The DOL’s Employee Benefits Security Administration has released advance informational copies of the 2016 Form 5500 annual return/report. The “Changes to Note” section of the 2016 instructions highlight important modifications to the Form 5500 and Form 5500-SF and the applicable schedules and instructions including the IRS compliance questions, administrative penalties, Schedules H, I and SB. 

 


Filers Instructed to Not Answer Compliance Questions on 2016 Form 5500

Once again, the IRS has instructed that filers should not answer the Compliance Questions included on the 2016 Form 5500. Similar to the 2015 Form 5500 (see our Summer 2016 edition), the IRS has stated that compliance questions on the 2016 Form 5500 should also not be completed for the upcoming filing season. Questions include:
  • Form 5500: Preparer Information (Page 1)
  • Schedule H: Lines 4o, 6a-d
  • Schedule I: Lines 4o, 6a-d
  • Schedule R: Part VII (Lines 20a-b, 21a-b and 22a-b)
  • Form 5500 SF: Preparer Information (Page 1), Lines 14a-d and Part IX (Lines 15a-b, 16a-b, 17a-b, 18 and 19)
  • Form 5500 EZ: Preparer Information (Page 2), Lines 4a-d, 13a-b, 14 and 15
 


Updates for Defined Benefit Plans

Contributed by Joanne Szupka 
 
  • In October 2016, the Society of Actuaries (SOA) released the Mortality Improvement Scale MP-2016 (MP-2016 Scale). The MP-2016 Scale includes three additional years of historical U.S. population mortality data and incorporates data now through 2014. The MP-2016 Scale rates continue the trend of decreasing rates as they are generally lower than MP-2015 Scale rates (which were, in turn, also lower than the MP-2014 Scale rates).  The SOA anticipates that most 2016 pension obligations calculated using the MP-2016 Scale will be approximately 1.5 - 2.0 percent lower than the obligations calculated using the MP-2015 Scale.
  • The PGBC has released the 2017 Premium Rates.  Premium rates will increase for single-employers, including the flat rate and the variable rate premiums and the flat rate premium for multiemployers. For further details refer to http://www.pbgc.gov/prac/prem/premium-rates.html.
 


2016 Tax Return Due Date Changes and Impact on Retirement Plan Contribution Dates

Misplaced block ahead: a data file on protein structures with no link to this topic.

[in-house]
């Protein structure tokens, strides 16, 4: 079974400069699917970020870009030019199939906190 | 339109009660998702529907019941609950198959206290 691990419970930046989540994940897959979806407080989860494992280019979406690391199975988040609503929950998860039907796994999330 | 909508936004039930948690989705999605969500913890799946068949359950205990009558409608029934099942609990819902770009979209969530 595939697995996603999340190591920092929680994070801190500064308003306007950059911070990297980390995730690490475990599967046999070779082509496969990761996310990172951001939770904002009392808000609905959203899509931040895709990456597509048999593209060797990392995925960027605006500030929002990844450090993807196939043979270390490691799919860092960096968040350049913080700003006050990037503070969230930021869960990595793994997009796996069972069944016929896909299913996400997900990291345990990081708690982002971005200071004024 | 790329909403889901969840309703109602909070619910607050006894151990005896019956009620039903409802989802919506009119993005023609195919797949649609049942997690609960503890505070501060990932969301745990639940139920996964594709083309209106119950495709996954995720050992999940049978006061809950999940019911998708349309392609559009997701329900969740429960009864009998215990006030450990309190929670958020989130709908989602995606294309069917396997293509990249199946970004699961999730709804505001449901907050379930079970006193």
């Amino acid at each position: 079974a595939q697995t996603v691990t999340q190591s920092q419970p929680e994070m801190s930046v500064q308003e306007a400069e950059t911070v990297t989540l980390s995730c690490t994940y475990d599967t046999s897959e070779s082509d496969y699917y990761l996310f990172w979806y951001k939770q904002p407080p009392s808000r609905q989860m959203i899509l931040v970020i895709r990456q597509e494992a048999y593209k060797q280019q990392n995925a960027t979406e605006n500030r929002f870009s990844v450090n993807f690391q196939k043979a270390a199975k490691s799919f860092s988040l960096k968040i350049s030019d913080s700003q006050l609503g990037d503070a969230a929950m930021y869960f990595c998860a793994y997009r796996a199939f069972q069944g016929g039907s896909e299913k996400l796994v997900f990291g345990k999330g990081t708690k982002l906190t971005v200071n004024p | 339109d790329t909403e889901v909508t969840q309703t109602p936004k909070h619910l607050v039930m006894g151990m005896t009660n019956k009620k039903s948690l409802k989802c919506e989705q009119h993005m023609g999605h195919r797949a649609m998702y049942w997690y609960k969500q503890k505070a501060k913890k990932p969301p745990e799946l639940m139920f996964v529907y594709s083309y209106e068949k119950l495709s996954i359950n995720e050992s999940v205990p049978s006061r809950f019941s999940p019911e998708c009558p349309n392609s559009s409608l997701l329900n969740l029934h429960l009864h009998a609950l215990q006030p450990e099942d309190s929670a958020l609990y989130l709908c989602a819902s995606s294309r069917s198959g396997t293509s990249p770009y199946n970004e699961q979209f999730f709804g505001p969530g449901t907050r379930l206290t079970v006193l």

Contributed by Joanne Szupka 
 
Certain tax return and extension due dates will change for taxable years ending on or after December 31, 2016, based on provisions included in the Surface Transportation and Veterans Health Care Choice Improvement Act of 2015 that was signed into law in July 2015. The changes represent years of lobbying by the American Institute of Certified Public Accountants (AICPA) for a more logical timing in the tax return due dates, especially to have pass-through entity returns and the resulting Form K-1s due before individual and corporate tax returns affected by such information.
 
The primary impact is to the due date for partnership tax returns, which will now be due a month earlier, while most C Corporation tax returns will be due a month later (with special circumstances for certain C Corporation returns with a June 30th year end). Even though these changes are expected to generally be helpful to companies, it is important to watch the dates as C Corporations have a number of due dates to keep track of depending on the year end of the corporation (this was done in order to balance the bill’s impact on tax revenue over a ten-year period).  For further details, refer to the recently issued BDO Compensation & Benefits Alert from November 2016.  
 

Our EBP Center of Excellence is dedicated to assisting plan sponsors in addressing their various EBP needs. For more information on BDO’s EBP services, please contact a member of our practice leadership:
 
Beth Lee Garner
National Practice Leader
     Luanne MacNicol, Grand Rapids
Central EBP Regional Leader

 
Darlene Bayardo
National Assurance
  Wendy Schmitz, Charlotte
Atlantic EBP Regional Leader

 
Mary Espinosa, Orange County
West EBP Regional Leader
  Joanne Szupka, Philadelphia
Northeast EBP Regional Leader

 
Jody Hillenbrand, San Antonio
Southwest EBP Regional Leade
  Jam Yap, Atlanta
Southeast EBP Regional Leader